When U2 3D started, I did think I was in the wrong theater. The film is being presented by National Geographic, which I though was only interested in nature and history not the wild and woolly world of rock and roll. But National Geographic is indeed presenting U2's concert in teh 3D technolgy known as 3ality. As the film began I did wonder what 3D could bring to a concert films. Early on, the film provides lens flares in 3D and sprays water from the crowd for a 3D effect. All the opening credits get a WOW 3D look as well. Then the concert begins. The stage is a huge hi-tech set with video screens towering over the performers. The venue (mostly Buenos Aires but the end credits imply some footage might have been shot at Melbourne and Santiago as well) is strikingly large and clean in a glossy sort of manner. The venue provides for nice sweeping shots of crowds and plenty of room for the performers to walk around. I was about to complain about the person in front of me waving their arms and then I realized that was part of the 3D effect. Every now and then the camera is placed in the crowd and you feel like your behind that guy whose girlfriend has climbed up on his shoulders. Fortunately, this use of 3D is kept to a minimum but it works nicely to place you at the event so you can enjoy the vibes from the crowd.
The concert stage used in U2 3D (National Geographic Cinema Ventures)
Every now and then Bono self-consciously reaches out to the audience or points a mike stand at them. At these moments we become overly conscious of the 3D as a gimmick. But when the filmmakers just let the concert play out, with the band members just seeming to pop out from the background in graceful sweeping shots, the film is quite hypnotic. It works less well with rapid, MTV-style cuts and superimposed imagery. It is at its best when the filmmakers hang back and enjoy the show.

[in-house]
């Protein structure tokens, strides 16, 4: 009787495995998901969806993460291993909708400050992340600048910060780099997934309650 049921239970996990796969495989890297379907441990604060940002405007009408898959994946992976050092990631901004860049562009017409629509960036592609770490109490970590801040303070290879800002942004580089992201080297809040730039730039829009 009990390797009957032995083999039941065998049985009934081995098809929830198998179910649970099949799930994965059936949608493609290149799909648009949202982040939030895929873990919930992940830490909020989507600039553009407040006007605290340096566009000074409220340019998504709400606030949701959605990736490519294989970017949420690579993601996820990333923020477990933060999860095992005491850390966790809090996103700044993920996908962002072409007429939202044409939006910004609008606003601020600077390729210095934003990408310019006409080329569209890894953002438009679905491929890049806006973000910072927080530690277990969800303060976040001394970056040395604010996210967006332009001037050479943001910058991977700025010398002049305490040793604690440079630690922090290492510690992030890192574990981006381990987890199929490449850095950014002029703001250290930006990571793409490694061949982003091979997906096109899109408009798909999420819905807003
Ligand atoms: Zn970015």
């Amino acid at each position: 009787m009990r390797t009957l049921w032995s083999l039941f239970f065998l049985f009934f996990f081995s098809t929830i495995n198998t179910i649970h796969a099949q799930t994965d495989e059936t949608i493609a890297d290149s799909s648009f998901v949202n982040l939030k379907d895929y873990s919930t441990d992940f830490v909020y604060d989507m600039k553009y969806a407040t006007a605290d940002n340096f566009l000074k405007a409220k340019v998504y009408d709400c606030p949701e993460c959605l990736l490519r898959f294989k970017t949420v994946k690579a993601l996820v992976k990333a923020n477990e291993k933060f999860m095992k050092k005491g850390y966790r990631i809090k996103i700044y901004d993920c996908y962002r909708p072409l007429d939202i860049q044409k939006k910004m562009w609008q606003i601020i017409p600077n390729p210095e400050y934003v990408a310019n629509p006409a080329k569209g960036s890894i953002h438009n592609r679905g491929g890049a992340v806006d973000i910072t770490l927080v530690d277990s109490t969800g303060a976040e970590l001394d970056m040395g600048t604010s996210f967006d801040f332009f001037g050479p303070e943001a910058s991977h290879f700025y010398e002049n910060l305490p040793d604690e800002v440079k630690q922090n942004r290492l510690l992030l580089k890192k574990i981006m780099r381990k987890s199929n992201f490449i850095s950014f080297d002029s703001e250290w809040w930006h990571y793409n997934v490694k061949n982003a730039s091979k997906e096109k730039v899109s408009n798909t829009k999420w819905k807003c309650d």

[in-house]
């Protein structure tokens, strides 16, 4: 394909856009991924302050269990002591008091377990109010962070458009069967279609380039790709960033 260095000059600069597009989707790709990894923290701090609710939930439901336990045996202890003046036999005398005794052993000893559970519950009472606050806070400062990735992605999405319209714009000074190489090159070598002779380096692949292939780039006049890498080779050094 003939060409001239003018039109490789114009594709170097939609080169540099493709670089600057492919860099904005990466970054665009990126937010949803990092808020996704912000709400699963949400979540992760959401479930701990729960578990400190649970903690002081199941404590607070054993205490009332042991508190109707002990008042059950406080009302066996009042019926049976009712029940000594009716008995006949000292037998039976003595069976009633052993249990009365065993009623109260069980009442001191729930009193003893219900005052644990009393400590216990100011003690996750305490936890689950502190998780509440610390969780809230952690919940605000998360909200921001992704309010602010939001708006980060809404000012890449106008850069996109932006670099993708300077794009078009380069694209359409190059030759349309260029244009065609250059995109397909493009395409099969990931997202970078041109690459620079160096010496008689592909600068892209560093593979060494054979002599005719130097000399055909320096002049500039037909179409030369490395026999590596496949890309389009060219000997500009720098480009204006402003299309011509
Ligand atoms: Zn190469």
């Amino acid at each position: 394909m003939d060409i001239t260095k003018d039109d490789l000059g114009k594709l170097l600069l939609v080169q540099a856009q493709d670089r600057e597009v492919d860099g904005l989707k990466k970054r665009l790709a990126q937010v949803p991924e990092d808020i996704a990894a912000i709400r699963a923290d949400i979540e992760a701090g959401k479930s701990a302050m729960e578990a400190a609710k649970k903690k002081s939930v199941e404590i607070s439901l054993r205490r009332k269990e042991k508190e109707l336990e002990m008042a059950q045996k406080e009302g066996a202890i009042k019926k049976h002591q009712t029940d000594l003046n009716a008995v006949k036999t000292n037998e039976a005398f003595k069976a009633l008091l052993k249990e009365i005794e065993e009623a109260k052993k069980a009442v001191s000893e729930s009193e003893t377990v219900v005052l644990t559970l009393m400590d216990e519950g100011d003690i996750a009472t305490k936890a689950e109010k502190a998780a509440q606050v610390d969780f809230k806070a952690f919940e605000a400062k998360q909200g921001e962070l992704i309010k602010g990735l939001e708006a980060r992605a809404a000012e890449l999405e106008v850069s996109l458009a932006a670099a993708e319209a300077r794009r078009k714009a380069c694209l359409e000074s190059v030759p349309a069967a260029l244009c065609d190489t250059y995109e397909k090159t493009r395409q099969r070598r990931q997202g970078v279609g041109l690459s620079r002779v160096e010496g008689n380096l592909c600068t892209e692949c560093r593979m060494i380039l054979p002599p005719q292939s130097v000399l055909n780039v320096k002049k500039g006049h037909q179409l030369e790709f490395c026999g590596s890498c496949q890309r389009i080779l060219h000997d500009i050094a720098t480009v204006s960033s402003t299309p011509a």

But as the set plays out, you do come to realize that U2's older material is far superior to anything new they have done. If the concert had been only their latest work, not even the 3D would have made this worth sitting through. But with a mix of old and new, and a conscious effort to impart some kind of political message and plea for peace, U2 3D ends up providing a highly enjoyable 90 minutes.
The crowd becomes almost a character in the film as they cheer and sing along. You get the feeling that if there was some way to harass all that energy, love and good will, you might just be able to make a difference in the world. But alas all that energy and enthusiasm probably disapates as the crowd leaves the venue. But it is nice to see a popular band still try to impart some kind of social consciousness on its fans. &
U2 3D performing in the new concert film (National Geographic Cinema Ventures)
U2 3D (rated G) may not be the best use of 3D technology but Owens and Pellington have fun with it and deliver a crisp, beautiful film. Even the sound feels like it's in 3D, I'm not sure what that means but it just sounded clear, rich and dimentsional. Now if they could just pipe in the smell of sweat, pot and beer, it would be exactly like going to a concert. But it would be easier to get to the bathrooms and out of the parking lot. This film will be best enjoyed by U2 fans but anyone who enjoys a good concert film should check it out as well. It's an entertaining experience and suggests how this kind of technology may be used more in the future.
Companion viewing: Rattle and Hum, The Last Waltz, Sympathy for the Devil